Your mom has Alzheimer’s, and it’s all new to your family. You realize that her need for caregivers will increase in the months and years to come. How can you tell when part-time elder care services are not enough? How do you know when 24-hour home care is necessary?
Stages of Alzheimer’s Where Around-the-Clock Care is Necessary
In the early stages of Alzheimer’s disease, your mom’s main symptoms will be forgetting she’s told you something or already done something. She may find it hard to remember people’s names when she bumps into them in stores.
As the disease progresses, care needs increase. Some of the more concerning symptoms include:
Wandering is one of the most challenging aspects of Alzheimer’s, as it may start without warning. Your mom goes for a walk like she’s done for years, but she’s gone longer than usual.
When you go outside to see if she’s talking to a neighbor, you find her down the road saying she wants to go home. She no longer recognizes her home and is lost. At that point, wandering is happening, and you can’t ignore it.
The problem with dementia and wandering is that your mom may not walk along usual routes. She may walk into the woods and fall. You can track her through GPS on a watch or cellphone, but she must remember to take it with her when she leaves home.
Your mom wakes in the middle of the night and is hungry. She goes to the kitchen, puts a frozen pizza in the oven, and forgets what she’s done. Your mom goes back to bed, forgetting something is cooking. Kitchen fires are a risk as Alzheimer’s disease progresses.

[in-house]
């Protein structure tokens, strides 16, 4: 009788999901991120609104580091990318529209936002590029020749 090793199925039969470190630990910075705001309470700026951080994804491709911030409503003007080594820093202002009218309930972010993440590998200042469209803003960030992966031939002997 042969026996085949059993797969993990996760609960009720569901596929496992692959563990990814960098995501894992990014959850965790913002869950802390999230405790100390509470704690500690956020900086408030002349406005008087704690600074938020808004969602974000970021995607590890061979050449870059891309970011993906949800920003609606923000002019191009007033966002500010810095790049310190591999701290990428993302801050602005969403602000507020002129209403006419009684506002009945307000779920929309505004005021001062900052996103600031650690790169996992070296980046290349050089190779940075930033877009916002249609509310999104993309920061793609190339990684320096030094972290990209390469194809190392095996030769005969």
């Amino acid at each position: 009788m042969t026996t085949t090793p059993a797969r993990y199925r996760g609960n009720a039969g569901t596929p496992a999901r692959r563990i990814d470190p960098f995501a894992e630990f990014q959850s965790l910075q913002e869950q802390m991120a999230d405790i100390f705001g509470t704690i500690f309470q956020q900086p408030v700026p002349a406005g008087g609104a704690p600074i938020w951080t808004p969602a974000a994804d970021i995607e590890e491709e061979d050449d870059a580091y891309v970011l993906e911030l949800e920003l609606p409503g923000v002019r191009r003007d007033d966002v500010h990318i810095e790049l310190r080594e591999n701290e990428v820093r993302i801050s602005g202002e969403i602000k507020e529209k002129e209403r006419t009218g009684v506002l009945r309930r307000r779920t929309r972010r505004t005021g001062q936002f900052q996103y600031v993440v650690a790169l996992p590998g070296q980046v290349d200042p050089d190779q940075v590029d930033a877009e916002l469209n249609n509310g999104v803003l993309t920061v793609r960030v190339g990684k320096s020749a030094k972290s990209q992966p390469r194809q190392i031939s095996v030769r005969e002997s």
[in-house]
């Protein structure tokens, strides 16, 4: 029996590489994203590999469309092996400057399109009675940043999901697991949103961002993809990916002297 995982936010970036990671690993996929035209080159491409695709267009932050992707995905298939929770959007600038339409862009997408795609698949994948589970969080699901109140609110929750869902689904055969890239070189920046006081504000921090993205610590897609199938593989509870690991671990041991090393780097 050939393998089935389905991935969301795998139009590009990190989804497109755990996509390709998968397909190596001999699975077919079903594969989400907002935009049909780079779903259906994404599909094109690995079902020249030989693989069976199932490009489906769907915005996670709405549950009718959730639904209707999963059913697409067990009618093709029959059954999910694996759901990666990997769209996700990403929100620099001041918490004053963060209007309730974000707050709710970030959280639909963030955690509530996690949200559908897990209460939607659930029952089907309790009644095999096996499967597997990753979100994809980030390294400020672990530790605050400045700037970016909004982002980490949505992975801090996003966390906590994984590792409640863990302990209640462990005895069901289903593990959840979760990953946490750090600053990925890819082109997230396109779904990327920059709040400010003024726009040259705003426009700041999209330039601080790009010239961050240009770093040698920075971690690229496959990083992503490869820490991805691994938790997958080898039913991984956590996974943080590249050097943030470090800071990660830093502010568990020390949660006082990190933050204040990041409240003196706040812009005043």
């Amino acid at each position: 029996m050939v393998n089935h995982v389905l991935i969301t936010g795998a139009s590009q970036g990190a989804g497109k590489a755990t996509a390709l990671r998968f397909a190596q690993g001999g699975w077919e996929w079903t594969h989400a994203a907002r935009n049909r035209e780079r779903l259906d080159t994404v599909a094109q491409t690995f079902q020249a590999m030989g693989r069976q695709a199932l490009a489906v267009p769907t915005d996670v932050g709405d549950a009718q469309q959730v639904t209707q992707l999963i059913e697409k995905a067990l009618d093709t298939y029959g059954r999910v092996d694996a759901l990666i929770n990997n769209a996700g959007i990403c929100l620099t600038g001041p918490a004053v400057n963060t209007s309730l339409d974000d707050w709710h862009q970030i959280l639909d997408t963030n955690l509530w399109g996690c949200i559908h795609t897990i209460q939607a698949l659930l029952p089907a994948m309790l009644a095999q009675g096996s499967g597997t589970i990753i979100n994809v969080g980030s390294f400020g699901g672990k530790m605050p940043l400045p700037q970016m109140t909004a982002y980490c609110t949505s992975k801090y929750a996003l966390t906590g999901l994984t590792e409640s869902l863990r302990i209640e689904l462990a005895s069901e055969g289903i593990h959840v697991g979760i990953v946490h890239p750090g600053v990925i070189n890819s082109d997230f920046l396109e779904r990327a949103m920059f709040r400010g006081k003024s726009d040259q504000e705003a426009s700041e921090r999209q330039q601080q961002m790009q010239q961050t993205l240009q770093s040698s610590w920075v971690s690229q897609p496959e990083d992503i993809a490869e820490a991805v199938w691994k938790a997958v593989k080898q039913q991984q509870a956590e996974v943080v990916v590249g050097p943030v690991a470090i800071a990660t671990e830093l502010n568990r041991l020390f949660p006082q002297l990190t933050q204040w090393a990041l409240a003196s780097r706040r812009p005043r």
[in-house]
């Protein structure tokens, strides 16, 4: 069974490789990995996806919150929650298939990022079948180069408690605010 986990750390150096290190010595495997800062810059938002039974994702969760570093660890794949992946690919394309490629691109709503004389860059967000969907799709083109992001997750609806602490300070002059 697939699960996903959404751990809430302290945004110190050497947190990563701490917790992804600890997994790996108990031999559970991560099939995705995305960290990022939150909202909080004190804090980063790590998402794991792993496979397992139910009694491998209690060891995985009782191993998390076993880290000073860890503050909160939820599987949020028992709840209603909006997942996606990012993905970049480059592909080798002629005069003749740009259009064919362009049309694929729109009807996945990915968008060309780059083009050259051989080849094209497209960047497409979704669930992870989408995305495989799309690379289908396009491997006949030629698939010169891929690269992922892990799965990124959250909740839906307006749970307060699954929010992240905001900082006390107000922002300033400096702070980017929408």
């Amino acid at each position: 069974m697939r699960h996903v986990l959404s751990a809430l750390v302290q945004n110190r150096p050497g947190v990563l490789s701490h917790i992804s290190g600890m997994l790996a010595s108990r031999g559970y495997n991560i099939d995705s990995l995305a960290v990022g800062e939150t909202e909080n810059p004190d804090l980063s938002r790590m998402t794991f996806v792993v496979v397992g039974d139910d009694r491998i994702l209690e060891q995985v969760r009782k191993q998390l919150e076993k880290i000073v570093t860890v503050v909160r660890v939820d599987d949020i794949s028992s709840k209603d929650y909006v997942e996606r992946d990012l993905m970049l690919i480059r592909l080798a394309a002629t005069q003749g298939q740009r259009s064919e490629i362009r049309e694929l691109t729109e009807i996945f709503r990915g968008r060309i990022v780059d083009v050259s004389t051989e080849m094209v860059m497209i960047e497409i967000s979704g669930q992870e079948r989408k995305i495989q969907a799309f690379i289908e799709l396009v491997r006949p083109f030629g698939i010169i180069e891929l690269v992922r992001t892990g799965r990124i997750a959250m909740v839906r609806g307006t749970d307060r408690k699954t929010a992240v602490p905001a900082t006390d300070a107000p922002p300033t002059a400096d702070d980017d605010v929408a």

Hire caregivers to cook your mom’s meals and snacks. With caregivers preparing foods for her, you don’t have to worry about your mom starting a fire that puts herself and others at risk.
Your mom has medications she must take, but she can’t remember taking them. As she’s uncertain, she takes them anyway. A few hours later, she’s taken the same pills four times. Her pills need to be locked away and given to her when necessary to prevent this. Around-the-clock caregivers can help her with medication reminders.
In the final stage of Alzheimer’s, your mom won’t be able to walk around. If she tries to be mobile without help, she’ll fall. She needs to have someone to hold her when she uses the toilet, takes a shower, or gets into and out of bed.
Acclimate Your Mom to Caregivers Early
Get your mom acclimated to having caregivers available as early as you can. In the latter stages of the disease, she will not remember names or faces. If she’s had time to bond with caregivers when it’s still possible, it’s less stressful for everyone.
When she needs around-the-clock care, switch from part-time care to 24-hour home care services. A specialist in 24-hour home care can help you make the arrangements.